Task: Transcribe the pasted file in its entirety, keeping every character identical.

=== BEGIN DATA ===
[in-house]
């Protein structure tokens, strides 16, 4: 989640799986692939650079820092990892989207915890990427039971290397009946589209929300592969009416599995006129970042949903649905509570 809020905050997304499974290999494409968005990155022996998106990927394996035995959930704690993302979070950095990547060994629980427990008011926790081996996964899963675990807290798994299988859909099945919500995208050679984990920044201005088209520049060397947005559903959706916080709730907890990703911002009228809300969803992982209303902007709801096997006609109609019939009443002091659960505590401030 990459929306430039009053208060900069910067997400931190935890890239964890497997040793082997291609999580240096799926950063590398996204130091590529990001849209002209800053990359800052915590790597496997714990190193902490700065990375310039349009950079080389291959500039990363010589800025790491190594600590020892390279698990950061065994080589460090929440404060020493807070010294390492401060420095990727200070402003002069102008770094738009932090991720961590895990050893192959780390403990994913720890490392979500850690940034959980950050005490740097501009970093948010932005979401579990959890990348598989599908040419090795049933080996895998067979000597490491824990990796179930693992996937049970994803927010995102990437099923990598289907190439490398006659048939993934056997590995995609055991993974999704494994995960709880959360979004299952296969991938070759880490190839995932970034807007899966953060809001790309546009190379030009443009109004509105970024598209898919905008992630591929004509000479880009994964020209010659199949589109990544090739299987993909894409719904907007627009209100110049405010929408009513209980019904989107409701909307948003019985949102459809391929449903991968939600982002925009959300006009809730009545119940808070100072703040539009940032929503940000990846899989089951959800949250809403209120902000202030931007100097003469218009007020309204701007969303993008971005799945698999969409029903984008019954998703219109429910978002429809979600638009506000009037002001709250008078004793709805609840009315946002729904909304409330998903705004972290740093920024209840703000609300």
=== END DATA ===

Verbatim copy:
[in-house]
């Protein structure tokens, strides 16, 4: 989640799986692939650079820092990892989207915890990427039971290397009946589209929300592969009416599995006129970042949903649905509570 809020905050997304499974290999494409968005990155022996998106990927394996035995959930704690993302979070950095990547060994629980427990008011926790081996996964899963675990807290798994299988859909099945919500995208050679984990920044201005088209520049060397947005559903959706916080709730907890990703911002009228809300969803992982209303902007709801096997006609109609019939009443002091659960505590401030 990459929306430039009053208060900069910067997400931190935890890239964890497997040793082997291609999580240096799926950063590398996204130091590529990001849209002209800053990359800052915590790597496997714990190193902490700065990375310039349009950079080389291959500039990363010589800025790491190594600590020892390279698990950061065994080589460090929440404060020493807070010294390492401060420095990727200070402003002069102008770094738009932090991720961590895990050893192959780390403990994913720890490392979500850690940034959980950050005490740097501009970093948010932005979401579990959890990348598989599908040419090795049933080996895998067979000597490491824990990796179930693992996937049970994803927010995102990437099923990598289907190439490398006659048939993934056997590995995609055991993974999704494994995960709880959360979004299952296969991938070759880490190839995932970034807007899966953060809001790309546009190379030009443009109004509105970024598209898919905008992630591929004509000479880009994964020209010659199949589109990544090739299987993909894409719904907007627009209100110049405010929408009513209980019904989107409701909307948003019985949102459809391929449903991968939600982002925009959300006009809730009545119940808070100072703040539009940032929503940000990846899989089951959800949250809403209120902000202030931007100097003469218009007020309204701007969303993008971005799945698999969409029903984008019954998703219109429910978002429809979600638009506000009037002001709250008078004793709805609840009315946002729904909304409330998903705004972290740093920024209840703000609300």